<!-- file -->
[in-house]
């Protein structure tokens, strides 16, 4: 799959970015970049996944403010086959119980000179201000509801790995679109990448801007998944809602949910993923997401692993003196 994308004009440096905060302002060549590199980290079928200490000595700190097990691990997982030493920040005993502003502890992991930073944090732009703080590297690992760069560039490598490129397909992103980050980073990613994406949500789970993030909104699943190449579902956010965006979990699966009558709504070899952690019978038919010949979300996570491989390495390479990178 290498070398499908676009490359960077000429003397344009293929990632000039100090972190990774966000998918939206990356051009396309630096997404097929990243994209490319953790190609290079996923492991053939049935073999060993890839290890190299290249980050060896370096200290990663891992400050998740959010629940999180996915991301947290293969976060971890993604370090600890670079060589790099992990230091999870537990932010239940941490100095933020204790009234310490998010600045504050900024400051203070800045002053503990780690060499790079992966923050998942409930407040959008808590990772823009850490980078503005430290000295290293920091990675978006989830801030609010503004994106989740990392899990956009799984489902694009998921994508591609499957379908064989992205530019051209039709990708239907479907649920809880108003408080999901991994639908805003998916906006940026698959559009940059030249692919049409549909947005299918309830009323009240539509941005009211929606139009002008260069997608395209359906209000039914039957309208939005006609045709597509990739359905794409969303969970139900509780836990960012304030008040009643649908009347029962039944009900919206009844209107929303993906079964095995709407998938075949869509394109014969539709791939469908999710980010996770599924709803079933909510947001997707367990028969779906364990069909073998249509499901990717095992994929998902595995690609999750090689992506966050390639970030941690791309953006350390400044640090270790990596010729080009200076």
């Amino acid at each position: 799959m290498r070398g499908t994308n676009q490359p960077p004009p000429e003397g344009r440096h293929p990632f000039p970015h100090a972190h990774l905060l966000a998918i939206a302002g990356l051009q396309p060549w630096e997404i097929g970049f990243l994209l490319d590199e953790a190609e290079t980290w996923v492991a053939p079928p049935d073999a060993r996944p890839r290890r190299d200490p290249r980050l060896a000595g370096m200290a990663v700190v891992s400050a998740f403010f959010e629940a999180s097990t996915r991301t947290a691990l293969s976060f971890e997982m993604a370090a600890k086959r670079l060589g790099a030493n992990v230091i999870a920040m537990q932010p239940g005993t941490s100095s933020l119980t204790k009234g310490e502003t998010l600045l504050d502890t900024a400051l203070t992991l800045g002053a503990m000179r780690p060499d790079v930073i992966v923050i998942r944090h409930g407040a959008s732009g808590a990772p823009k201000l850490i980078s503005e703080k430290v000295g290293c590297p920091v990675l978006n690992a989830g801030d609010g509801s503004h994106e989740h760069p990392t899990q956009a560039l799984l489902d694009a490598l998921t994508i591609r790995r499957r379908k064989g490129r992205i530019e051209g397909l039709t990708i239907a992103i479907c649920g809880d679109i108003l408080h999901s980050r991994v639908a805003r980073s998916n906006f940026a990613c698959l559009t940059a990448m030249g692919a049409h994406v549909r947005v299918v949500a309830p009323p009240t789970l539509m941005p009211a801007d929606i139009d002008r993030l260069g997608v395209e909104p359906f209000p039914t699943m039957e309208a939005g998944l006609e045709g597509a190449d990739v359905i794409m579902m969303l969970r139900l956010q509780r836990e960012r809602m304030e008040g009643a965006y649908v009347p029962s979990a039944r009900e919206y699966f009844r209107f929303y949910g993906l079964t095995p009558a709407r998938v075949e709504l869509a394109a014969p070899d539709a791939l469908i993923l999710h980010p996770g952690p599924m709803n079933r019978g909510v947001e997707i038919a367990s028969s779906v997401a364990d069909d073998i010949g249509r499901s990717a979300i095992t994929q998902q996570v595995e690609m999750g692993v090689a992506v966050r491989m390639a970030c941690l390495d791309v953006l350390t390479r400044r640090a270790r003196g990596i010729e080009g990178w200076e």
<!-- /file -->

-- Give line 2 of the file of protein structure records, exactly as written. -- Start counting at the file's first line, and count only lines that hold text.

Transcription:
């Protein structure tokens, strides 16, 4: 799959970015970049996944403010086959119980000179201000509801790995679109990448801007998944809602949910993923997401692993003196 994308004009440096905060302002060549590199980290079928200490000595700190097990691990997982030493920040005993502003502890992991930073944090732009703080590297690992760069560039490598490129397909992103980050980073990613994406949500789970993030909104699943190449579902956010965006979990699966009558709504070899952690019978038919010949979300996570491989390495390479990178 290498070398499908676009490359960077000429003397344009293929990632000039100090972190990774966000998918939206990356051009396309630096997404097929990243994209490319953790190609290079996923492991053939049935073999060993890839290890190299290249980050060896370096200290990663891992400050998740959010629940999180996915991301947290293969976060971890993604370090600890670079060589790099992990230091999870537990932010239940941490100095933020204790009234310490998010600045504050900024400051203070800045002053503990780690060499790079992966923050998942409930407040959008808590990772823009850490980078503005430290000295290293920091990675978006989830801030609010503004994106989740990392899990956009799984489902694009998921994508591609499957379908064989992205530019051209039709990708239907479907649920809880108003408080999901991994639908805003998916906006940026698959559009940059030249692919049409549909947005299918309830009323009240539509941005009211929606139009002008260069997608395209359906209000039914039957309208939005006609045709597509990739359905794409969303969970139900509780836990960012304030008040009643649908009347029962039944009900919206009844209107929303993906079964095995709407998938075949869509394109014969539709791939469908999710980010996770599924709803079933909510947001997707367990028969779906364990069909073998249509499901990717095992994929998902595995690609999750090689992506966050390639970030941690791309953006350390400044640090270790990596010729080009200076």